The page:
From the perspective of determining a location for real estate business, the author cites some benefits and risks that a business might incur during the selection of a location. He claims that the initial part of coming up with a location plan entails much of what the company would need from its locations (Miller, 2013). He then claims that the needs would further serve as a primary criterion that the business would use to evaluate its different location options. He summarizes the risks and benefits as follows.

The first location issue he tackles is traffic, which he claims that can be beneficial if the statistics show that the location has high traffic. The high traffic guarantees availability of customers, which then goes to boost the business in both short term and long-term achievements. The risk, however, comes when the business is situated in a low traffic location, which would deprive it of customers and hence slow down achievement.

The author also tackles the effect of cost, claiming that a business should determine its maximum total cost at any point of a location transaction. The element of cost can be beneficial if it is lower and therefore allows for higher profitability in the end. However, higher cost locations can be detrimental for a business as it would give inadequate return rates from investments.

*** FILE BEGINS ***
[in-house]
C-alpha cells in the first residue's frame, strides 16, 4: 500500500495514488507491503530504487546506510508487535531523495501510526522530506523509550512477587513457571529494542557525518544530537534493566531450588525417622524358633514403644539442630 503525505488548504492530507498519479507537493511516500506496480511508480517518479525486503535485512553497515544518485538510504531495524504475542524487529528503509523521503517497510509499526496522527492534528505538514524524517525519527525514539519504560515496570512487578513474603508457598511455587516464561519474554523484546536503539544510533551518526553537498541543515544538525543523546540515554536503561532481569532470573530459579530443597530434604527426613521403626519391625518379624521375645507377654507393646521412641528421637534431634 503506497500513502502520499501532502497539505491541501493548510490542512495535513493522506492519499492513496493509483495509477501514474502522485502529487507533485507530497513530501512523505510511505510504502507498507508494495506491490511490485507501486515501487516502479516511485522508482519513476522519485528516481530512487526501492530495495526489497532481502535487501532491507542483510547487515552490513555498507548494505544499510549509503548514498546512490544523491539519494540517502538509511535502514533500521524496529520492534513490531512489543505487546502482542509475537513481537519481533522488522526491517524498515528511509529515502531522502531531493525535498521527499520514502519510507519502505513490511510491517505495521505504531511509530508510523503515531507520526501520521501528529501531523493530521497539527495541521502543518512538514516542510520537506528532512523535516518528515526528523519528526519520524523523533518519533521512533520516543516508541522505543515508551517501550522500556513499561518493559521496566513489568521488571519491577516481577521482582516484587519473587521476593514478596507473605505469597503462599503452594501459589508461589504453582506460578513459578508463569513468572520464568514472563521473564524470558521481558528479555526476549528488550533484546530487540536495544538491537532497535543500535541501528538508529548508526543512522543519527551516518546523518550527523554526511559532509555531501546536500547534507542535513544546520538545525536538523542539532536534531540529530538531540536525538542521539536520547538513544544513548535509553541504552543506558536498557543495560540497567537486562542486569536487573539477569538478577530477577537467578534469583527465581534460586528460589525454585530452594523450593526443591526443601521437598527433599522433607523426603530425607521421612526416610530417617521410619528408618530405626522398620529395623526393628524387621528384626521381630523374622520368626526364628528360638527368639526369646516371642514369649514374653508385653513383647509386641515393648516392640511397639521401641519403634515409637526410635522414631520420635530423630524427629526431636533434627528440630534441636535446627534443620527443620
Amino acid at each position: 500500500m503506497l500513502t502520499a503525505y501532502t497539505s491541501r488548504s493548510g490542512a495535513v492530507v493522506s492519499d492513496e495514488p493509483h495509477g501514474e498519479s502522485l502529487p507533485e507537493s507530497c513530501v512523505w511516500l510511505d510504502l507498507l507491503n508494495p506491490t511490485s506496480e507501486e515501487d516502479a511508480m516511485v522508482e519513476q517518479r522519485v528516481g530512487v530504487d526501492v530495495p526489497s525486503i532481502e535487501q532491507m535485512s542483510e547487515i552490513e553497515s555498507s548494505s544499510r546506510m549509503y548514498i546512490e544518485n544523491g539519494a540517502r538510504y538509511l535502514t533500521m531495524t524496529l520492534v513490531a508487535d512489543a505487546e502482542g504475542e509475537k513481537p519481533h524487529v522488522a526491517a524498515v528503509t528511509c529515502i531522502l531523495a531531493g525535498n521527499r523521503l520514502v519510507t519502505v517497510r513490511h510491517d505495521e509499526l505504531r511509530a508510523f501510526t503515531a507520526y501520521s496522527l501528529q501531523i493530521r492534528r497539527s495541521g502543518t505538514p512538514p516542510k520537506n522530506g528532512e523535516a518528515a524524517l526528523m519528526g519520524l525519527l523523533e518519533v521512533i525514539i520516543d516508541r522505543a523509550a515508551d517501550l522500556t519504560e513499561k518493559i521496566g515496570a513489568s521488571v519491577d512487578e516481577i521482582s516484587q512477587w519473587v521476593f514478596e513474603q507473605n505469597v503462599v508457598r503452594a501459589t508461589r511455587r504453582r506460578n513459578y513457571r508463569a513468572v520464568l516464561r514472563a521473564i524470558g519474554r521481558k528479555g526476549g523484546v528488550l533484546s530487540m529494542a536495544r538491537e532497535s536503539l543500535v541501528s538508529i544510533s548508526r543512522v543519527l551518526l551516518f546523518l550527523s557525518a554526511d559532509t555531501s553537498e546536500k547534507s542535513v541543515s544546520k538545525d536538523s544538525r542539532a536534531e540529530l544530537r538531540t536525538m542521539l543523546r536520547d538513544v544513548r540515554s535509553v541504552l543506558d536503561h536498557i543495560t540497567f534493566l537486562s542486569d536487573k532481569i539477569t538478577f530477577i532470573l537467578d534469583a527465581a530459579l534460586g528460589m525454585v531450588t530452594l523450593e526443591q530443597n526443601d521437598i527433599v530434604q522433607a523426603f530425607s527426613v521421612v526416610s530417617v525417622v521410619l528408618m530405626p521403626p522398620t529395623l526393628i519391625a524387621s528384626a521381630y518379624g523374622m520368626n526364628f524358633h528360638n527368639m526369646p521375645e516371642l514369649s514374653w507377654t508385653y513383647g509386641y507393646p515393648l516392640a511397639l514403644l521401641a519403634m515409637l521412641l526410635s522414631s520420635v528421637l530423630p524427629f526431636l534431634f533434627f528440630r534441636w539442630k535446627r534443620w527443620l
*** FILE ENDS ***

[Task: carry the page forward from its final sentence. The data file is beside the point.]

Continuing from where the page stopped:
The author also mentions the aspect of labor, apart from the general cost, claiming that a business that establishes itself in a location with higher labor criteria would benefit from a high-stature labor pool including desired skilled level labor. On the other hand, the article reveals that establishing a business in a location with shaky labor criteria would deprive the business of skilled labor that might be crucial for its success.

With the location selection techniques available, the author emphasizes more on service business, which he claims that must uphold the number of sites that are close to consumers as much as possible. He claims that the selected location should not only be close to a general consumer group but specifically close to the targeted market segment. He emphasizes that the market controls the number and sizes of new locations that the business would have. He, therefore, suggests that a business needs to establish minimum criteria for choosing a location as one of its simple selection techniques. He claims that developing such measures should be in a way that the selected locations would have a strong chance of success. From the article's point of view, a business can access the value of prospective locations as per the criteria that is based on population and annual per capita income. The author claims that the population and community should be at least 10,000 while the annual per capita income should be at least $35,000.

In conclusion, the article acknowledges that some of the location trends in the business world, in general, have remained to be cost, labor characteristics, political and governmental regulations, infrastructure and the economy. It further acknowledges that some of the key sub-factors remain to be the quality and availability of labor force; quality and reliability of utilities; work motivation; wage rates; the record of government stability; quality and reliability of transportation modes as well as telecommunication. Therefore, the article summarizes that location matters in the business world and, in real estate, where one chooses to set the business affects the property chosen as well as the return on investment.


Miller E. BIBLIOGRAPHY \l 1033 J. (2013, January 14). When it comes to Real Estate, Location is Key. Business Insider. Retrieved from Business Insider.